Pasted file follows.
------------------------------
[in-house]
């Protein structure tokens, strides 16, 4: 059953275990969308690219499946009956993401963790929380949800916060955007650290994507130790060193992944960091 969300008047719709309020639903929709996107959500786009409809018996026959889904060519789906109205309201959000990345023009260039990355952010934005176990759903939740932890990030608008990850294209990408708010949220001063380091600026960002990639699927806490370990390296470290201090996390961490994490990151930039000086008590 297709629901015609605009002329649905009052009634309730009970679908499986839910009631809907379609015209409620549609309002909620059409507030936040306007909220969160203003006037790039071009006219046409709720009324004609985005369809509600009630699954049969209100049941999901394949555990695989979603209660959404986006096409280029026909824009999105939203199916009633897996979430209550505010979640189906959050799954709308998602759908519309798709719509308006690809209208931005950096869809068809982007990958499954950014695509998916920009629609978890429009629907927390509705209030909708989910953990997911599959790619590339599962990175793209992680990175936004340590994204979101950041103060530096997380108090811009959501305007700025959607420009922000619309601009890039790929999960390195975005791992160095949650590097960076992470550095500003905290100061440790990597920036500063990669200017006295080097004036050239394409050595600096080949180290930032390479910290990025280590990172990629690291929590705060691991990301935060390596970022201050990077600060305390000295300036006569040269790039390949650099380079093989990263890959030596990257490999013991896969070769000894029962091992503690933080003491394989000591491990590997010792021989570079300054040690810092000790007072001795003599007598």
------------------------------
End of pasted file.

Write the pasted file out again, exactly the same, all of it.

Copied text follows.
[in-house]
């Protein structure tokens, strides 16, 4: 059953275990969308690219499946009956993401963790929380949800916060955007650290994507130790060193992944960091 969300008047719709309020639903929709996107959500786009409809018996026959889904060519789906109205309201959000990345023009260039990355952010934005176990759903939740932890990030608008990850294209990408708010949220001063380091600026960002990639699927806490370990390296470290201090996390961490994490990151930039000086008590 297709629901015609605009002329649905009052009634309730009970679908499986839910009631809907379609015209409620549609309002909620059409507030936040306007909220969160203003006037790039071009006219046409709720009324004609985005369809509600009630699954049969209100049941999901394949555990695989979603209660959404986006096409280029026909824009999105939203199916009633897996979430209550505010979640189906959050799954709308998602759908519309798709719509308006690809209208931005950096869809068809982007990958499954950014695509998916920009629609978890429009629907927390509705209030909708989910953990997911599959790619590339599962990175793209992680990175936004340590994204979101950041103060530096997380108090811009959501305007700025959607420009922000619309601009890039790929999960390195975005791992160095949650590097960076992470550095500003905290100061440790990597920036500063990669200017006295080097004036050239394409050595600096080949180290930032390479910290990025280590990172990629690291929590705060691991990301935060390596970022201050990077600060305390000295300036006569040269790039390949650099380079093989990263890959030596990257490999013991896969070769000894029962091992503690933080003491394989000591491990590997010792021989570079300054040690810092000790007072001795003599007598």